So far, August has been a good month for investors with a double-digit recovery in most equity markets since the low levels reached at the start of June supported by an improvement in consumer and investor sentiment. We are hopeful that inflation may start to fall and that as it does monetary tightening and pressures to constrain economic growth will fade and this should support market valuations. That said, the risks, in terms of the threats to corporate profitability and the potential for sustained inflation, remain and for this reason we are keeping a relatively cautious positioning within portfolios.
Honey, I shrunk the economy
Following the United States Federal Reserve’s (“Fed’s”) most recent interest rate rise of 75 basis points (“bps”) in July, and news that the US economy shrank for the second successive quarter, the question is whether a recession has already begun. JPMorgan Chief Executive Officer Jamie Dimon estimates that the chances of a ‘harder recession’ or ‘something worse’ sits at around 20-30%.
This side of the Atlantic, the European Commission anticipates gross domestic product (“GDP”) growth of 0.6% in Q2 across the EU. UK GDP did not perform as well, falling 0.1% in the second quarter of 2022 following a positive Q1 when GDP grew by 0.8%. A major contributor to the contraction in Q2 was a reduction in wholesale and retail business activities, with companies continuing to deal with supply chain disruptions and a drop in sales owing to the rising cost of living and inflationary pressures. Following this, and in a move to combat seemingly ever-rising inflation, the Bank of England announced an increase in interest rates of 50 bps, to 1.75%, as it warned inflation could pass 13% later this year.
Has inflation subsided?
As rising costs continue to cause difficulties for households and businesses globally, a sign of easing pressures became apparent with the release of the US July Consumer Price Index (“CPI”). The 8.5% year-on-year increase, and zero increase month-on-month was below economists’ expectations of 9.1% and 0.2%, respectively. Looking at Core CPI, which excludes volatile food and energy prices, the month-on-month increase of 0.3%, compared to 0.7% in June, with a year-on-year increase of 5.9%, unchanged from the previous month. However, given that the University of Michigan’s Consumer Sentiment Index climbed, to 55.1, after hitting a record low of 50 in June, consumer sentiment has recovered recently. The consensus view is that the July inflation figures are unlikely to stop the Fed from its aggressive tightening of monetary policy given that Fed Chair Jerome Powell stated that the Fed is looking for ‘compelling evidence’ that inflation is moving towards its 2% target.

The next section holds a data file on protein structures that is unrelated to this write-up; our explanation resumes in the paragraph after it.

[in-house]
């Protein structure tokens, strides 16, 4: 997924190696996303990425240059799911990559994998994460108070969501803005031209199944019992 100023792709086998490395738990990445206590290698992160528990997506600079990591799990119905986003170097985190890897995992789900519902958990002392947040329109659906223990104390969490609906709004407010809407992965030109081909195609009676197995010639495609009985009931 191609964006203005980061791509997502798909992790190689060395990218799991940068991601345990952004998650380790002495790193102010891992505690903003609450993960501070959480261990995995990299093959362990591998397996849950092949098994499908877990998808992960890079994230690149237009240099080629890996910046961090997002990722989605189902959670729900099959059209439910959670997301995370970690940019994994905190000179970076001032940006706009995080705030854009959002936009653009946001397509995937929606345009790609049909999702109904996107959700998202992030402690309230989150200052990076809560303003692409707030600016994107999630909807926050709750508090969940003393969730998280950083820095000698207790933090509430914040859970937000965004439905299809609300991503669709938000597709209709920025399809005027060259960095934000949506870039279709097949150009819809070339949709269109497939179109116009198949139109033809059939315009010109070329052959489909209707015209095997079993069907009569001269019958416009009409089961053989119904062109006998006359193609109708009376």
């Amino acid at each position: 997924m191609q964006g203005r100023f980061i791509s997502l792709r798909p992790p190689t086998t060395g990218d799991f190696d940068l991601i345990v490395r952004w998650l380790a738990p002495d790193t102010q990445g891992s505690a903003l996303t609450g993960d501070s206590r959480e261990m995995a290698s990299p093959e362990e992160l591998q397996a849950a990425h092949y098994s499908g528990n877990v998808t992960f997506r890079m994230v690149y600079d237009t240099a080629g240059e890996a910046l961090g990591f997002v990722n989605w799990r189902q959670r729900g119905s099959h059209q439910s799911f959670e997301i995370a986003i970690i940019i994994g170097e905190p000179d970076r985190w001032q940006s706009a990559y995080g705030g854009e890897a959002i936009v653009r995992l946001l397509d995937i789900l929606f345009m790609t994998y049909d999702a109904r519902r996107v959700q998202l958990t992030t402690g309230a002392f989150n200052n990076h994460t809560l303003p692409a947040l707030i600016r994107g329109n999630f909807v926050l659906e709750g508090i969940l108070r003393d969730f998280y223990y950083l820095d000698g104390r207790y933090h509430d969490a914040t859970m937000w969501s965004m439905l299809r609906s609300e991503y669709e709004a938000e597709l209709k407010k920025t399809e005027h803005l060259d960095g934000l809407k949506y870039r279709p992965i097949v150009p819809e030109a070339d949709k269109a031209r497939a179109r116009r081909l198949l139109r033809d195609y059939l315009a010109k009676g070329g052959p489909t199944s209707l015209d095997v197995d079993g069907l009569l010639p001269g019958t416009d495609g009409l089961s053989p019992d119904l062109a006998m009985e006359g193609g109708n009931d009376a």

A sense of déjà vu
Food prices steadily increased in June to their highest real levels since the inception of the Food and Agriculture Organisation (“FAO”) of the United Nations (“UN”) Food Price Index in 1961. By contrast, the July release saw the index decline 8.6% from the June release, marking the steepest monthly decline in the index since October 2008; this decline partly reflects a 14.5% decrease in world wheat prices owing to the recently agreed Russo-Ukrainian deal on grain exports. Similar to previous food price crises in 2008 and 2010, this occurred as oil prices spiked higher as demonstrated by the West Texas Intermediate (“WTI”) Crude spot price and Food price indices below. While the decline in food commodity prices was welcomed by Maximo Torero, Chief Economist of the FAO, he noted that many uncertainties remain, such as the continuing high price of fertiliser.
Inflation down, climate up!
During the fortnight, the US Senate and the House of Representatives passed President Biden’s US$430 billion Inflation Reduction Act (“the Act”). This is seen as the biggest climate package in US history, although it is a significantly scaled back version of the original US$3.5 trillion package proposed by the Biden administration. The package legislates for a 15% minimum tax on most corporations that make more than US$1 billion a year in profits as well as a 1% tax on stock repurchases; additionally, tax credits for solar panels, wind turbines and electric vehicles are included. Following news of the passage of the Act, shares in major lithium producers rose as the increase in demand is likely to lead to increased pricing power for producers.
Zero COVID, zero growth?
As President Xi Jinping continues with his approach of trying to eliminate COVID completely, it is becoming increasingly apparent that the Chinese economy may not be able to bear the brunt. Blanket lockdowns in several major cities, including Shanghai, have contributed to a slowing in retail sales growth, which was 2.7% for July, largely missing consensus expectations of a 4.9% rise. In an attempt to stifle the decline in consumer demand, the People’s Bank of China cut its medium-term lending rate by 10 bps to 2.75%. Additionally, the central bank is looking to inject up to RMB1 trillion to revive millions of stalled property developments and end a property market downturn which contributed to Q2 growth of only 0.4%.
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